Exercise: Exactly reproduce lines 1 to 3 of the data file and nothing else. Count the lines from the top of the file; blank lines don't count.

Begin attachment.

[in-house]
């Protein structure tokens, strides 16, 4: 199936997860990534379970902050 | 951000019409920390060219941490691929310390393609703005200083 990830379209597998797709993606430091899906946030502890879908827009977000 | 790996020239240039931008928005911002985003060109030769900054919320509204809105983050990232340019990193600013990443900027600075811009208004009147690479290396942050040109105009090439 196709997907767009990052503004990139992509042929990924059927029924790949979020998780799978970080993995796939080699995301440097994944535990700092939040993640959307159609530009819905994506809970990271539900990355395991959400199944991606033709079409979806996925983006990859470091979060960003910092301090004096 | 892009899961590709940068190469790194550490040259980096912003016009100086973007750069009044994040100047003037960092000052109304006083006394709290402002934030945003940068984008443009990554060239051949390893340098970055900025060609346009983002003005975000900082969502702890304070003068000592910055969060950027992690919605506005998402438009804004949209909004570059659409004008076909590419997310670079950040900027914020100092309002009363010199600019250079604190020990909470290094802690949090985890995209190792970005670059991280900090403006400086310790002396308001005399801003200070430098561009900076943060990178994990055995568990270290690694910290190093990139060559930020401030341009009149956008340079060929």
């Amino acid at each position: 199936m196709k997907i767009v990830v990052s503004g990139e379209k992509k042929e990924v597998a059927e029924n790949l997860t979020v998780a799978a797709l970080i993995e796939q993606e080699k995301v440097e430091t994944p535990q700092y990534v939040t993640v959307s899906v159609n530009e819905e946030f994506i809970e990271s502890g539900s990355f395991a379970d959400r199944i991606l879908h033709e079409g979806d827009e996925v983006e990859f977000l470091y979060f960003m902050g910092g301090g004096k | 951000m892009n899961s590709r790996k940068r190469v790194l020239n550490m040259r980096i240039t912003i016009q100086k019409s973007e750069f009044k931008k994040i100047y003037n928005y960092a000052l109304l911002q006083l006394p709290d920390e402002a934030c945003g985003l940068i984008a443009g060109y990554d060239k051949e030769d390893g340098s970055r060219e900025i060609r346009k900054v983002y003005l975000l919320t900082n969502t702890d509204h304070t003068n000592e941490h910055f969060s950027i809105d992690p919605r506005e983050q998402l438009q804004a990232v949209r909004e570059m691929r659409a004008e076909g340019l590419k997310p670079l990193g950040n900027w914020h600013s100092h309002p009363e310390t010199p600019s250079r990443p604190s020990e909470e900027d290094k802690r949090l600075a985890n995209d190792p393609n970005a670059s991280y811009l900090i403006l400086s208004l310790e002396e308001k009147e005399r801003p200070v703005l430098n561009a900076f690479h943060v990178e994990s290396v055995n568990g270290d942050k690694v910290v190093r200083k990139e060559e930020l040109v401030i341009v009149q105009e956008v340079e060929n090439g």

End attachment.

[in-house]
């Protein structure tokens, strides 16, 4: 199936997860990534379970902050 | 951000019409920390060219941490691929310390393609703005200083 990830379209597998797709993606430091899906946030502890879908827009977000 | 790996020239240039931008928005911002985003060109030769900054919320509204809105983050990232340019990193600013990443900027600075811009208004009147690479290396942050040109105009090439 196709997907767009990052503004990139992509042929990924059927029924790949979020998780799978970080993995796939080699995301440097994944535990700092939040993640959307159609530009819905994506809970990271539900990355395991959400199944991606033709079409979806996925983006990859470091979060960003910092301090004096 | 892009899961590709940068190469790194550490040259980096912003016009100086973007750069009044994040100047003037960092000052109304006083006394709290402002934030945003940068984008443009990554060239051949390893340098970055900025060609346009983002003005975000900082969502702890304070003068000592910055969060950027992690919605506005998402438009804004949209909004570059659409004008076909590419997310670079950040900027914020100092309002009363010199600019250079604190020990909470290094802690949090985890995209190792970005670059991280900090403006400086310790002396308001005399801003200070430098561009900076943060990178994990055995568990270290690694910290190093990139060559930020401030341009009149956008340079060929």
């Amino acid at each position: 199936m196709k997907i767009v990830v990052s503004g990139e379209k992509k042929e990924v597998a059927e029924n790949l997860t979020v998780a799978a797709l970080i993995e796939q993606e080699k995301v440097e430091t994944p535990q700092y990534v939040t993640v959307s899906v159609n530009e819905e946030f994506i809970e990271s502890g539900s990355f395991a379970d959400r199944i991606l879908h033709e079409g979806d827009e996925v983006e990859f977000l470091y979060f960003m902050g910092g301090g004096k | 951000m892009n899961s590709r790996k940068r190469v790194l020239n550490m040259r980096i240039t912003i016009q100086k019409s973007e750069f009044k931008k994040i100047y003037n928005y960092a000052l109304l911002q006083l006394p709290d920390e402002a934030c945003g985003l940068i984008a443009g060109y990554d060239k051949e030769d390893g340098s970055r060219e900025i060609r346009k900054v983002y003005l975000l919320t900082n969502t702890d509204h304070t003068n000592e941490h910055f969060s950027i809105d992690p919605r506005e983050q998402l438009q804004a990232v949209r909004e570059m691929r659409a004008e076909g340019l590419k997310p670079l990193g950040n900027w914020h600013s100092h309002p009363e310390t010199p600019s250079r990443p604190s020990e909470e900027d290094k802690r949090l600075a985890n995209d190792p393609n970005a670059s991280y811009l900090i403006l400086s208004l310790e002396e308001k009147e005399r801003p200070v703005l430098n561009a900076f690479h943060v990178e994990s290396v055995n568990g270290d942050k690694v910290v190093r200083k990139e060559e930020l040109v401030i341009v009149q105009e956008v340079e060929n090439g």